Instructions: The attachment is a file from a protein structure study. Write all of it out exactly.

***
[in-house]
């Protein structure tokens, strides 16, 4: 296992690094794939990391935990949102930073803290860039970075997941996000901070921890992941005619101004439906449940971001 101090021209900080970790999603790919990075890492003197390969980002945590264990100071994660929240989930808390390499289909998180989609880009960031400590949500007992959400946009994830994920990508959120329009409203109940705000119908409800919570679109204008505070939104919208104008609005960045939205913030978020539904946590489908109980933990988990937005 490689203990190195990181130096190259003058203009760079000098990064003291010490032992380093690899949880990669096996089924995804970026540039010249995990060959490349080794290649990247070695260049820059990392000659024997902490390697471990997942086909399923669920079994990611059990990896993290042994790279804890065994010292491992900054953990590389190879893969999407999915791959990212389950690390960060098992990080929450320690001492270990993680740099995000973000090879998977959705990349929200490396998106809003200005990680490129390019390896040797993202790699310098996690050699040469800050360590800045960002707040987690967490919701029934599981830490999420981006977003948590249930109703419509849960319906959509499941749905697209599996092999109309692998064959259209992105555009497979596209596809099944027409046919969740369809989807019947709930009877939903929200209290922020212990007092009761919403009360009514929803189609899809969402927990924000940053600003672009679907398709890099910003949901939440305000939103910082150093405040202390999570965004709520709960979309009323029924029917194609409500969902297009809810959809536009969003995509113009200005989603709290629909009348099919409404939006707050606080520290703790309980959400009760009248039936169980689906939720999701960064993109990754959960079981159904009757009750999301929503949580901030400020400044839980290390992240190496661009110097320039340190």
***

[in-house]
């Protein structure tokens, strides 16, 4: 296992690094794939990391935990949102930073803290860039970075997941996000901070921890992941005619101004439906449940971001 101090021209900080970790999603790919990075890492003197390969980002945590264990100071994660929240989930808390390499289909998180989609880009960031400590949500007992959400946009994830994920990508959120329009409203109940705000119908409800919570679109204008505070939104919208104008609005960045939205913030978020539904946590489908109980933990988990937005 490689203990190195990181130096190259003058203009760079000098990064003291010490032992380093690899949880990669096996089924995804970026540039010249995990060959490349080794290649990247070695260049820059990392000659024997902490390697471990997942086909399923669920079994990611059990990896993290042994790279804890065994010292491992900054953990590389190879893969999407999915791959990212389950690390960060098992990080929450320690001492270990993680740099995000973000090879998977959705990349929200490396998106809003200005990680490129390019390896040797993202790699310098996690050699040469800050360590800045960002707040987690967490919701029934599981830490999420981006977003948590249930109703419509849960319906959509499941749905697209599996092999109309692998064959259209992105555009497979596209596809099944027409046919969740369809989807019947709930009877939903929200209290922020212990007092009761919403009360009514929803189609899809969402927990924000940053600003672009679907398709890099910003949901939440305000939103910082150093405040202390999570965004709520709960979309009323029924029917194609409500969902297009809810959809536009969003995509113009200005989603709290629909009348099919409404939006707050606080520290703790309980959400009760009248039936169980689906939720999701960064993109990754959960079981159904009757009750999301929503949580901030400020400044839980290390992240190496661009110097320039340190």